I grew up 10 minutes from Memorial Stadium in the early 1970s.
That means I saw a lot of Orioles games, and more than enough Colts games. I remember meeting Boog Powell, my favorite Oriole. I had mustard all over me and I got it all over his uniform before he went onto the field. He didn’t mind, my uncles who brought me to the game, were mortified.
Fast forward more than two decades and the Orioles win the 83 World Series. The Iron Man makes his mark, and there’s a flash of brilliance in the late 90′s – and then the team goes into a horrible death spiral that alienates an entire city. Washington DC gets a new team and steals fans from the O’s. Peter Angelos refuses to spend money, general managers come and go, along with beleaguered coaches.
Then, we’re granted this miracle in 2012 – a season where every player seems to be having a career year. Our GM plucks special projects from the scrap heap and they shine up into brilliant gems. Suddenly it’s September and the Orioles are as relevant as the Ravens.
You would think Camden Yards would be stuffed with fanatical Baltimoreans who finally have a team to root for, and to cheer on through every victory. Not so much. Attendance continues to be a challenge for the front office, and the players are noticing empty seats.
How do you correct this problem, from a marketing standpoint? The Orioles decided to roll back ticket prices, and even though they might be losing money, they’re also challenging their fans. Fans who say, “It’s too expensive to take my family.” The Orioles put up, now it’s up to the fans to shut up, and dig out their wallets.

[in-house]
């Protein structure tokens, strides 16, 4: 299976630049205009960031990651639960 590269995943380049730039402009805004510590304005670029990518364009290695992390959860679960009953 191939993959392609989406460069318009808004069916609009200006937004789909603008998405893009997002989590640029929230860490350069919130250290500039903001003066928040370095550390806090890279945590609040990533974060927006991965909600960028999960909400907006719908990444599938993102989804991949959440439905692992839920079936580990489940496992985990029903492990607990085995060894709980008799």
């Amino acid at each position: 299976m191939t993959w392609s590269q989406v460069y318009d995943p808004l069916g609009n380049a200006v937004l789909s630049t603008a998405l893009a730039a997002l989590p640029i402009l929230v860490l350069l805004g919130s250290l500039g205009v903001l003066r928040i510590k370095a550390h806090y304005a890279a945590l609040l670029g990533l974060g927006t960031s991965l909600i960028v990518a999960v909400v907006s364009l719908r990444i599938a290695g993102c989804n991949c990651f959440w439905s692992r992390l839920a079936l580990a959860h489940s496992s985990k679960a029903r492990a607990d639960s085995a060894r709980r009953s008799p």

Discounting goes against the cardinal rules of marketing. You never want to reduce the value of your product or service, but when you’re doing it to bring in potential new clients, it’s worth the risk.
While we’re looking at the Orioles’ marketing strategies, check out their “Buckle Up” campaign. Buckle Up was taken from manager Buck Showalter’s comments a few days ago about the season. He compared it to a roller coaster ride without the safety bars. You’ll notice the Buck is highlighted in the logo – nothing like solid wordplay to reinforce your message.
We’ll see how it all turns out – but this season is already a win in Baltimore.
The Orioles will find out if they gambled and won when this weekend is over.